• The adoption of national policies in the field of statistics, the country’s commitments to its institutional partners, and their interrelation; adherence to professional ethics and international standards/ existing commitments
  • The improvement of regulations in the field of official statistics.
  • The setting of annual programmes of statistical production, for the system as a whole and for every one of the units that it comprises, and the allocation, to each of these units, of the resources required to carry out these programmes; professional independence and integrity of the system.
  • One of the components of the system must clearly be in charge of NSS coordination.
  • The manager of the unit in charge of coordinating the system would be identified as the head statistician of the NSS.
  • The unit in charge of coordination should itself be directly answerable for part of statistical production (to buttress its legitimacy).
  • Periodically, meetings of all units of the system, chaired by the head statistician, could be held.
  • NSS units have to share common tools (directories, nomenclatures, methods, assessments to be requested from consultative councils on statistical policy, etc.).
  • Committees and other arrangements for user - producer and producer - producer collaboration should be set up.
  • The development of an advocacy strategy to raise the profile of statistics generally.

Human Resources

  • The management of human resources must, if possible, be comprehensive, or at least coordinated, between all NSS units
  • The recruitment and retention ( incentive structures, existence of a statistics ‘cadre’) of staff should be adequate (skills, qualifications)
  • A programme of statistical training and continuous professional development should be developed for the NSS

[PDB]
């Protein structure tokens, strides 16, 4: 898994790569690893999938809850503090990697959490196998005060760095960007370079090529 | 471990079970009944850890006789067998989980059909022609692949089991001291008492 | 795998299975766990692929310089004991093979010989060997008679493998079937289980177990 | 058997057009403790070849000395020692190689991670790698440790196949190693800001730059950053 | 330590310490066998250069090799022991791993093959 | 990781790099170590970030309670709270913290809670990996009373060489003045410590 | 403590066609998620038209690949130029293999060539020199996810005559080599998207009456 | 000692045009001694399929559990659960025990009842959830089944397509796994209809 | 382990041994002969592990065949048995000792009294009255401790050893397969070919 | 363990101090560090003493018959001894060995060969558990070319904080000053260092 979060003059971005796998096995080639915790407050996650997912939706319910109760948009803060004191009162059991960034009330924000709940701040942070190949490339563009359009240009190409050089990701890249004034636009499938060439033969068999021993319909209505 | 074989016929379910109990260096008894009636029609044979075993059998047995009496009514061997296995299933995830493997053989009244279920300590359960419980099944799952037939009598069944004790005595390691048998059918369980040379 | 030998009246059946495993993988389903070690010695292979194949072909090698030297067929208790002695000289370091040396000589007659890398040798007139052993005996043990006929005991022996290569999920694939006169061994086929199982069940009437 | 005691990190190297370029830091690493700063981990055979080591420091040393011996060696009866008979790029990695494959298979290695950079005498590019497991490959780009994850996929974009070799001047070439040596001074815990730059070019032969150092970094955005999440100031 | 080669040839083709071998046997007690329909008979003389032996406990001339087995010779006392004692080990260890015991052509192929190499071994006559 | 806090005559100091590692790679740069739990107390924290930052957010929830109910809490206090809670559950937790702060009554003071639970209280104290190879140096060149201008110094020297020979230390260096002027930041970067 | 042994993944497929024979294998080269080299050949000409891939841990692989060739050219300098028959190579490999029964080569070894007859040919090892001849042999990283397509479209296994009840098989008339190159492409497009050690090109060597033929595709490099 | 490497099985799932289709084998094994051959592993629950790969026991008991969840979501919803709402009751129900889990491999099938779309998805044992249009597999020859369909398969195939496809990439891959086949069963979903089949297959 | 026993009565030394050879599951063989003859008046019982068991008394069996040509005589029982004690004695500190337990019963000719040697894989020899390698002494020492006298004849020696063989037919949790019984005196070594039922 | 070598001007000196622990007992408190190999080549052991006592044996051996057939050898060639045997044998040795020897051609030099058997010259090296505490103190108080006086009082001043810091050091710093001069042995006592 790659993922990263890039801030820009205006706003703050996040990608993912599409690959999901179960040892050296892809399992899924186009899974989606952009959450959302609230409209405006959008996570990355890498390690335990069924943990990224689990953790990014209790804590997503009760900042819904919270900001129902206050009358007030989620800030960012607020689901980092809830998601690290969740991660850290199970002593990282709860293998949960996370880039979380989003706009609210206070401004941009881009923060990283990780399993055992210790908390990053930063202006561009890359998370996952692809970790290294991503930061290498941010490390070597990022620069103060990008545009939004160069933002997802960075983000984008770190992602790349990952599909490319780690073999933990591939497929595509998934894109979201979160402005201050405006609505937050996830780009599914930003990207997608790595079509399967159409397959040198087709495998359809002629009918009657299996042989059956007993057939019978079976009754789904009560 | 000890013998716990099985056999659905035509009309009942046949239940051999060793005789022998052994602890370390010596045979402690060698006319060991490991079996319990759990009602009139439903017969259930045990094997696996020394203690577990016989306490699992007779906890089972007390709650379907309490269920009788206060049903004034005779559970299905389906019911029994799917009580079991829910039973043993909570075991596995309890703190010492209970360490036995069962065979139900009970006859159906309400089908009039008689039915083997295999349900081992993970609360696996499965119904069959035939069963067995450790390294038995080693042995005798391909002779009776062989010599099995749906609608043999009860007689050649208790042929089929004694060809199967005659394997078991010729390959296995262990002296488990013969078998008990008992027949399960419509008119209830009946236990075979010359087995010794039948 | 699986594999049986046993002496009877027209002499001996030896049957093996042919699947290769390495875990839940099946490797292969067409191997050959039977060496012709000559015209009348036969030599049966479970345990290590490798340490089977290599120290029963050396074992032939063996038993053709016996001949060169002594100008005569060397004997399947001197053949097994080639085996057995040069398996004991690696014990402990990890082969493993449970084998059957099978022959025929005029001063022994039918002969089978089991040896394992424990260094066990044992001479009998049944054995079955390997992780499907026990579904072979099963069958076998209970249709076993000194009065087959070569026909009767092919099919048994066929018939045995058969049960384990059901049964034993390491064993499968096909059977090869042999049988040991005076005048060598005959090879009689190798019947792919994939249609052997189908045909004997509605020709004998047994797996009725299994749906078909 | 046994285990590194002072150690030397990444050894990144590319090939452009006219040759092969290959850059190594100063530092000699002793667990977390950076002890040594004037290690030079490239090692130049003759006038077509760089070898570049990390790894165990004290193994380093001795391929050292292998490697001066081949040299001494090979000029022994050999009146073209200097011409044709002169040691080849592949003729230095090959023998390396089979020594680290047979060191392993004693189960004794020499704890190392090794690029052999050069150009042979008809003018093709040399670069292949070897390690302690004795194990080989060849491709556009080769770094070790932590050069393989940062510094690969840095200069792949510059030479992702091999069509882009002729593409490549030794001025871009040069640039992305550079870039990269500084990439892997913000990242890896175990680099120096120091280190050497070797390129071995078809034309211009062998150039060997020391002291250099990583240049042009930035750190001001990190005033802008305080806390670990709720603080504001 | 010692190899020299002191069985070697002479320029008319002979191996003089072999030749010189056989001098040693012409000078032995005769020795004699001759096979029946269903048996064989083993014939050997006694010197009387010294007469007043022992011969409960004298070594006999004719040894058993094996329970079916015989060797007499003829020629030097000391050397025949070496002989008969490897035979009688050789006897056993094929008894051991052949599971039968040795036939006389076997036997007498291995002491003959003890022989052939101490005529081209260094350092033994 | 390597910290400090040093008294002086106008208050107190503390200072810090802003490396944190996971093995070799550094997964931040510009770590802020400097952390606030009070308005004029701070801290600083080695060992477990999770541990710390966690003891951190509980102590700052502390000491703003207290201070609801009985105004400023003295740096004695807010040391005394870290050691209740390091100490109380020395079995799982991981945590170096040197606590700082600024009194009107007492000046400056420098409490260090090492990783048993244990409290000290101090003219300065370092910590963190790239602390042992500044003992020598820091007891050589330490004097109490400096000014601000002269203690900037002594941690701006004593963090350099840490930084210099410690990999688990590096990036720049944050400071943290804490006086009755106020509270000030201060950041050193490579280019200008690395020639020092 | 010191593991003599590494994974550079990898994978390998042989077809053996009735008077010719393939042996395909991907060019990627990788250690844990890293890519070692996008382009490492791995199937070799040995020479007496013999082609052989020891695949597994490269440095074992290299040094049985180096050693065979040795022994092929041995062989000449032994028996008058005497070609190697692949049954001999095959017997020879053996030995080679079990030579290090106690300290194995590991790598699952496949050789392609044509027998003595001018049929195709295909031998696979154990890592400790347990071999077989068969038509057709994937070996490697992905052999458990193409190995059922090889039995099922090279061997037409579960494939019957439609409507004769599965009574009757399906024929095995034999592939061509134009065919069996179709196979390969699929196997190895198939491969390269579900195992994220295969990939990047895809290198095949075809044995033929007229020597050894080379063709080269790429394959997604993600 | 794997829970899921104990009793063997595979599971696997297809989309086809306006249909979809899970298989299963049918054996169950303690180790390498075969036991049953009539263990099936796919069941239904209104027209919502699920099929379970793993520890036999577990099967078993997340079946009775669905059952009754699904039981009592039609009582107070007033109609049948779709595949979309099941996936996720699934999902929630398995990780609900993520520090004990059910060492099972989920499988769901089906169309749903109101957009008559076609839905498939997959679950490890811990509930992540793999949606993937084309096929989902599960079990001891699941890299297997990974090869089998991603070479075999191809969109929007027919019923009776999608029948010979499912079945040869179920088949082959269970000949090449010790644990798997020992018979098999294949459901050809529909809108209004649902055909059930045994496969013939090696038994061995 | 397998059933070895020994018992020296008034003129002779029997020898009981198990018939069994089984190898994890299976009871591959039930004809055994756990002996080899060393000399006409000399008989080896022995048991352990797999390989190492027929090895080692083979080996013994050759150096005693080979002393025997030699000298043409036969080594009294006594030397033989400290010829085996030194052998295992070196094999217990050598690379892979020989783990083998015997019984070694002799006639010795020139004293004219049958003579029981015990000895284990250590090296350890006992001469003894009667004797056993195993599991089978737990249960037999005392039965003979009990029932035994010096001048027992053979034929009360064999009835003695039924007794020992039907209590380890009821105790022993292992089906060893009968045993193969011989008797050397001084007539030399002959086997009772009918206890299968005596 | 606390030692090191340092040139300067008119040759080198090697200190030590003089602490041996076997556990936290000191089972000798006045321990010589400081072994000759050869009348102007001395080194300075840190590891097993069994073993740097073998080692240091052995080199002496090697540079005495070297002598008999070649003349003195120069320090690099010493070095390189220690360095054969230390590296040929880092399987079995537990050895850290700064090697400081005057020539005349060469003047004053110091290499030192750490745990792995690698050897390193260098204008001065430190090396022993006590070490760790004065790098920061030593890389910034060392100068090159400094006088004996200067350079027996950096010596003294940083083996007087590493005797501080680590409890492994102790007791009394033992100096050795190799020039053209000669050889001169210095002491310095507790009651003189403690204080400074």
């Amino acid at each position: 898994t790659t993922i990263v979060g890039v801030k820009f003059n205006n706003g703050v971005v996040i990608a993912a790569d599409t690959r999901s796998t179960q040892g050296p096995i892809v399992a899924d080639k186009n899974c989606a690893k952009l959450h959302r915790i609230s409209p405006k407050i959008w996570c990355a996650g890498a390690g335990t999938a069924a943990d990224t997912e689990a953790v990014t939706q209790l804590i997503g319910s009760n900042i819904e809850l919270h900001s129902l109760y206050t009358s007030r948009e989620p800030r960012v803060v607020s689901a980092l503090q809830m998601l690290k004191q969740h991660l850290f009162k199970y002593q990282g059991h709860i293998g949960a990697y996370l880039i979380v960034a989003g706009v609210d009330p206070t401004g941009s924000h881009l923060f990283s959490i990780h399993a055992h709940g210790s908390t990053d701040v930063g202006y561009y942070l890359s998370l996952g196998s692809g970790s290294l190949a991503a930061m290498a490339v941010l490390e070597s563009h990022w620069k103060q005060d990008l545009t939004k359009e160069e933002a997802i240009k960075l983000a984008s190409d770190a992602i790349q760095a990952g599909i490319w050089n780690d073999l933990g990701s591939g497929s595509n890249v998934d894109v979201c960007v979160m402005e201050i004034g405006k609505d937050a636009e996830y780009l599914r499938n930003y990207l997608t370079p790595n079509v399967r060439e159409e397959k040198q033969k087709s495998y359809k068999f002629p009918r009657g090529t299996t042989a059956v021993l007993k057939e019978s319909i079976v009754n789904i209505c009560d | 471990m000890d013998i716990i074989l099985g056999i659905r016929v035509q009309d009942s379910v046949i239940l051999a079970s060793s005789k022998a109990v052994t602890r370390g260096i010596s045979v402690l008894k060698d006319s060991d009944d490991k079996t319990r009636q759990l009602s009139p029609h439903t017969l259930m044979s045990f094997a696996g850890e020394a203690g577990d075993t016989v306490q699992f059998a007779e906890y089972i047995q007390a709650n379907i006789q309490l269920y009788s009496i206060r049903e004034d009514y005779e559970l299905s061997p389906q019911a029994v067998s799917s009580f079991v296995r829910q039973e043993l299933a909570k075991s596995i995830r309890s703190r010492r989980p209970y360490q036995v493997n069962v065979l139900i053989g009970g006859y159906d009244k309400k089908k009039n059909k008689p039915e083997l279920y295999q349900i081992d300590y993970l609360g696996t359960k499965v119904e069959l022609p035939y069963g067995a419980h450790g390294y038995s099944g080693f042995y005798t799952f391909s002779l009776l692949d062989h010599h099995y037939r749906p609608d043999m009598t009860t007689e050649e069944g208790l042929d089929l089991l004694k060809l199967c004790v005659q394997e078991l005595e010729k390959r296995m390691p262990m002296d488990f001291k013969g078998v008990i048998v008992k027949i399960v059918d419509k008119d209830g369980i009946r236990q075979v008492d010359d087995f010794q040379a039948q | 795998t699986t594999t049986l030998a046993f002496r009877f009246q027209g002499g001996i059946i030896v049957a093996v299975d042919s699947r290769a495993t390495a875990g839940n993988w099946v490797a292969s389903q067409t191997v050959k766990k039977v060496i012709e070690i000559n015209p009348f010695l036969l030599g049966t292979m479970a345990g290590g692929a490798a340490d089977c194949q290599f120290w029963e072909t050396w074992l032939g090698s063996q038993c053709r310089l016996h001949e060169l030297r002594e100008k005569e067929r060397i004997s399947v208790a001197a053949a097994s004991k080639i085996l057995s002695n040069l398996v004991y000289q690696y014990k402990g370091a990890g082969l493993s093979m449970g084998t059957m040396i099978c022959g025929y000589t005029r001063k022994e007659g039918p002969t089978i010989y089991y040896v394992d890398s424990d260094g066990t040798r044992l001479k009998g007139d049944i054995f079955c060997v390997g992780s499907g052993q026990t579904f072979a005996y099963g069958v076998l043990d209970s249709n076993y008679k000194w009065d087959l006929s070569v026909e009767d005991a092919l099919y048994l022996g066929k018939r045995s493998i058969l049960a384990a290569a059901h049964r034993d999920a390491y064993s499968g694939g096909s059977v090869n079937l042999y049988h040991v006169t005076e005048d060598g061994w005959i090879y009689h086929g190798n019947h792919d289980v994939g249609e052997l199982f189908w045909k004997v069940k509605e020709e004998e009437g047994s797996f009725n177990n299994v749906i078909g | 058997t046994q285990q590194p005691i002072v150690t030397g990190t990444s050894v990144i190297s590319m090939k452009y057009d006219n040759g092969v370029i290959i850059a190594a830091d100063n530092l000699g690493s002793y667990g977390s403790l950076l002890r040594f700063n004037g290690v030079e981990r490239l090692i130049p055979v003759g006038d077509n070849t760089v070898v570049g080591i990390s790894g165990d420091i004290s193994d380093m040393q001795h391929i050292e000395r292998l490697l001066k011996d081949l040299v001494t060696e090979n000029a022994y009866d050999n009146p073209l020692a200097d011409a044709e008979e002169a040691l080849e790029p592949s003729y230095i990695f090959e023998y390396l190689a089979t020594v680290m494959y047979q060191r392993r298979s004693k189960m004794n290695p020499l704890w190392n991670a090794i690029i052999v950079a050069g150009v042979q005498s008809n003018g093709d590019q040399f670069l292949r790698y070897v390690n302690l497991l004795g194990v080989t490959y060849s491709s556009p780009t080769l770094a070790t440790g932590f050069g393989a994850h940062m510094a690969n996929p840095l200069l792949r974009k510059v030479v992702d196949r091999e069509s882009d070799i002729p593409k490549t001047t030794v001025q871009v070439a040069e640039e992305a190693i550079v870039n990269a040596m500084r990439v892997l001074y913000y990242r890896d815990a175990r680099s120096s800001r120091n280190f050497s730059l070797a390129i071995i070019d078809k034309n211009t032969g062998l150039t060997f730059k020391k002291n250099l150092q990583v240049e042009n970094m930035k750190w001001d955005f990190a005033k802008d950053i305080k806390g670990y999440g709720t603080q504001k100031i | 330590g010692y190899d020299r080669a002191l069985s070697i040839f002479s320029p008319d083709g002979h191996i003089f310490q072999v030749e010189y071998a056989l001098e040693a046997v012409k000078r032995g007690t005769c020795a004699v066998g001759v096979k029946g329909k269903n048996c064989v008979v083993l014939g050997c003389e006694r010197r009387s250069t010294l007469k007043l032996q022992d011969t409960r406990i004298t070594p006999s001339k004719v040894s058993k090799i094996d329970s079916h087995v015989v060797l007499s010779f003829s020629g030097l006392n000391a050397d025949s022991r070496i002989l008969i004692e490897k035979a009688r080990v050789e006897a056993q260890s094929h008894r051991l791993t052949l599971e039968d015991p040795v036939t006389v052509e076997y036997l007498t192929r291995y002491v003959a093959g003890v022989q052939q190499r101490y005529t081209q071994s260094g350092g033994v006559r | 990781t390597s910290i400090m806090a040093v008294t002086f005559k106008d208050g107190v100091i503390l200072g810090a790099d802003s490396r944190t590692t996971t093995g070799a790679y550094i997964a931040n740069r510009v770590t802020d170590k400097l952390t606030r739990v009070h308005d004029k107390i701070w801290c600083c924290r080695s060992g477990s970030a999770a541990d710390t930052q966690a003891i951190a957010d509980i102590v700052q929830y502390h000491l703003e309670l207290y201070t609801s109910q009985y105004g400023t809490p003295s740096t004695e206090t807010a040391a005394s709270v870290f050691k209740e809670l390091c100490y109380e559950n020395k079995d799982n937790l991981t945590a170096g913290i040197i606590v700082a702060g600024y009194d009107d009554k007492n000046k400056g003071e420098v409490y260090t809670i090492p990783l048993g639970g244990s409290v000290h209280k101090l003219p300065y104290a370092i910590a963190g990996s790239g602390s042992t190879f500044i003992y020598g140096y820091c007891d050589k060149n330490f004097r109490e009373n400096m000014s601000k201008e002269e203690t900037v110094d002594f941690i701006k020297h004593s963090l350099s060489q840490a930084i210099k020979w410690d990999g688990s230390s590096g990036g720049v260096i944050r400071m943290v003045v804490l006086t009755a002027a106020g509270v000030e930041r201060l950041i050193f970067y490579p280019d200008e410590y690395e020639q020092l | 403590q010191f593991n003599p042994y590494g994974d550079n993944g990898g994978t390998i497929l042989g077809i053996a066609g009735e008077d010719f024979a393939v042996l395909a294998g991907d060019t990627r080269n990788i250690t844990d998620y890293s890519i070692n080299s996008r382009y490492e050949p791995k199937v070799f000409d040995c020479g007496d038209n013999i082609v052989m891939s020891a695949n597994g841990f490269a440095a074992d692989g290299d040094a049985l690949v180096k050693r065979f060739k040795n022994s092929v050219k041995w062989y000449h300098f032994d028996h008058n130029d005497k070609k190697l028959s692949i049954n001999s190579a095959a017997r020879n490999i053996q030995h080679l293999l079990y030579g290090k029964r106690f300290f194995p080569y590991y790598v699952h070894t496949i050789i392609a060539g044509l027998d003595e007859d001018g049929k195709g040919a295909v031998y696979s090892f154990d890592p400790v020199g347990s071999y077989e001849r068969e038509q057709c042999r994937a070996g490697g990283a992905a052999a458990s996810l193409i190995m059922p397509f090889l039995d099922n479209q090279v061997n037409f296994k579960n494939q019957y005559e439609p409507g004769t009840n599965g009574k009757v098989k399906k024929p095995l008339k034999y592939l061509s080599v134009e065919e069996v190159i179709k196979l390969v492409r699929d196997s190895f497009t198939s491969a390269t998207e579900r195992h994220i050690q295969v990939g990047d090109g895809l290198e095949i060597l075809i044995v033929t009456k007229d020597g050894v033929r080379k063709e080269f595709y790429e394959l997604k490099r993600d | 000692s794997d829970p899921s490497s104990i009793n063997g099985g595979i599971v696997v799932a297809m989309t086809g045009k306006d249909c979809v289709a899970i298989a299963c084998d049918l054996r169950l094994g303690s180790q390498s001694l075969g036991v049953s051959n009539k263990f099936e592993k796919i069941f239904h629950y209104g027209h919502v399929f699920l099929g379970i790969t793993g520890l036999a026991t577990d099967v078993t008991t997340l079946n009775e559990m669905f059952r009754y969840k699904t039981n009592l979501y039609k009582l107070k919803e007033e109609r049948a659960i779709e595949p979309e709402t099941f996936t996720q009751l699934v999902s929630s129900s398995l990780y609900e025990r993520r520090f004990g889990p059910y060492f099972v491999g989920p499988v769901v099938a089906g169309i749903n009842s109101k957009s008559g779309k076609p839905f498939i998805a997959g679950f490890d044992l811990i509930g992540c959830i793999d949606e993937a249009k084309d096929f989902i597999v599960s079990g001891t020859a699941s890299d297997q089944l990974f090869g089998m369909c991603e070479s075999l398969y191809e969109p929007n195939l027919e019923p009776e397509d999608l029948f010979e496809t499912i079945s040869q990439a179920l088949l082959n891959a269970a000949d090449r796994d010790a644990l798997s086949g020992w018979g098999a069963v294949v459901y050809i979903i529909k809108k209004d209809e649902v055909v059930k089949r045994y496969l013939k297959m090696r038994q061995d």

• Consider staff mobility 

Physical and Statistical Infrastructure

  • Premises, transport, equipment (other than software) should be adapted
  • Information and communication technology must be considered as a powerful tool to manage information across the sectors
  • Links with geographical information
  • Statistical classifications should be coherent and consistent with international standards
  • Analytical frameworks of statistics 
  • Management and implementation of surveys and censuses should be improved with a view to meet international standards/consider outsourcing.


  • All the strategies should be related to funding sources and thus be realistic
  • The importance of the national budget, the amount of grants from donors, the sums to be borrowed, should be known 
  • National budgets (mainly for continuous operations), completed by donors (ex: contribution to census)

Statistical policies

  • Quality policy (relevance, accuracy, timeliness, accessibility, comparability), 
  • Dissemination policy (ex: data release calendars, publish annual reports in line with MDG reports, standard formats and easy access…) 
  • Statistical confidentiality policy/access to anonymised micro-data 
  • Standardization policy


  • Sampling frames and registers 
  • Data collection (census and surveys) linked to surveys and censuses programme 
  • Access to administrative data 
  • Data processing
  • Data dissemination and data access 
  • Data analysis
  • Data archiving and documentation


  • External partners should be identified: donors, global partners (UN system, FAO, WB, IMF…), regional partners (ex: AFRISTAT), users (including analysts, media…)

          The international or regional statistical operations and programmes, the country is partner with, will provide   some of the goals and structure in the sequencing and timing of some sub-strategies.

  • Regular consultation with partners providing technical and/or financial aid in the field of statistics should be carried out (ex: Mali, statistical coordination group)
  • Possible MOUs with national sources of administrative data